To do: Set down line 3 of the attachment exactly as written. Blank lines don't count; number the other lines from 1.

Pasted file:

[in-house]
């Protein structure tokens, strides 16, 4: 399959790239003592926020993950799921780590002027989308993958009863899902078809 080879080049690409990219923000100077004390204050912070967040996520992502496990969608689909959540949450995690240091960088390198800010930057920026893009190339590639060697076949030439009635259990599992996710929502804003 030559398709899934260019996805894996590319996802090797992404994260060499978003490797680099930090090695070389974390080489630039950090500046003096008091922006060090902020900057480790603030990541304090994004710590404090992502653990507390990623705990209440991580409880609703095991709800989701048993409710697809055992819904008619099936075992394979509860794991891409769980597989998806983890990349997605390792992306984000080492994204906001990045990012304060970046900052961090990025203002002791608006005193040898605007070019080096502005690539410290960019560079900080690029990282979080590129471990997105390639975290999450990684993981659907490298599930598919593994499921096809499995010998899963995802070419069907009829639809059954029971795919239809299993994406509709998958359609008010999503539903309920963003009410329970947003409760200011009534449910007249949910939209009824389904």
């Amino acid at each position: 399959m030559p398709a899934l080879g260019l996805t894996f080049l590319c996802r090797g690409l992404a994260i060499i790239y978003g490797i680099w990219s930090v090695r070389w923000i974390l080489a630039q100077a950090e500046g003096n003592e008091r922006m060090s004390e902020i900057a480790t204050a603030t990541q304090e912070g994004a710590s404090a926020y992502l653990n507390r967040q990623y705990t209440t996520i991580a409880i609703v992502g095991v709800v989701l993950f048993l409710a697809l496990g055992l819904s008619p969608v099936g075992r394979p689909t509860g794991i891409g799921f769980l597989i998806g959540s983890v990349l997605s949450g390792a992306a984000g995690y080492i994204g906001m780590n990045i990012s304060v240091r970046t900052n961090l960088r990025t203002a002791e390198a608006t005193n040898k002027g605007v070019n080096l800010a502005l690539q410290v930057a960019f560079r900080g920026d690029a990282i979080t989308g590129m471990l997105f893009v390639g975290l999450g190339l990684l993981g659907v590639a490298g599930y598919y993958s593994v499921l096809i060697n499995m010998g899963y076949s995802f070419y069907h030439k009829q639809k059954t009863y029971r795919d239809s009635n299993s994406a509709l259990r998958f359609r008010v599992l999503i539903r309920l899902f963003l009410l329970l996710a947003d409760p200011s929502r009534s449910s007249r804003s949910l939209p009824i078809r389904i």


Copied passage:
């Amino acid at each position: 399959m030559p398709a899934l080879g260019l996805t894996f080049l590319c996802r090797g690409l992404a994260i060499i790239y978003g490797i680099w990219s930090v090695r070389w923000i974390l080489a630039q100077a950090e500046g003096n003592e008091r922006m060090s004390e902020i900057a480790t204050a603030t990541q304090e912070g994004a710590s404090a926020y992502l653990n507390r967040q990623y705990t209440t996520i991580a409880i609703v992502g095991v709800v989701l993950f048993l409710a697809l496990g055992l819904s008619p969608v099936g075992r394979p689909t509860g794991i891409g799921f769980l597989i998806g959540s983890v990349l997605s949450g390792a992306a984000g995690y080492i994204g906001m780590n990045i990012s304060v240091r970046t900052n961090l960088r990025t203002a002791e390198a608006t005193n040898k002027g605007v070019n080096l800010a502005l690539q410290v930057a960019f560079r900080g920026d690029a990282i979080t989308g590129m471990l997105f893009v390639g975290l999450g190339l990684l993981g659907v590639a490298g599930y598919y993958s593994v499921l096809i060697n499995m010998g899963y076949s995802f070419y069907h030439k009829q639809k059954t009863y029971r795919d239809s009635n299993s994406a509709l259990r998958f359609r008010v599992l999503i539903r309920l899902f963003l009410l329970l996710a947003d409760p200011s929502r009534s449910s007249r804003s949910l939209p009824i078809r389904i």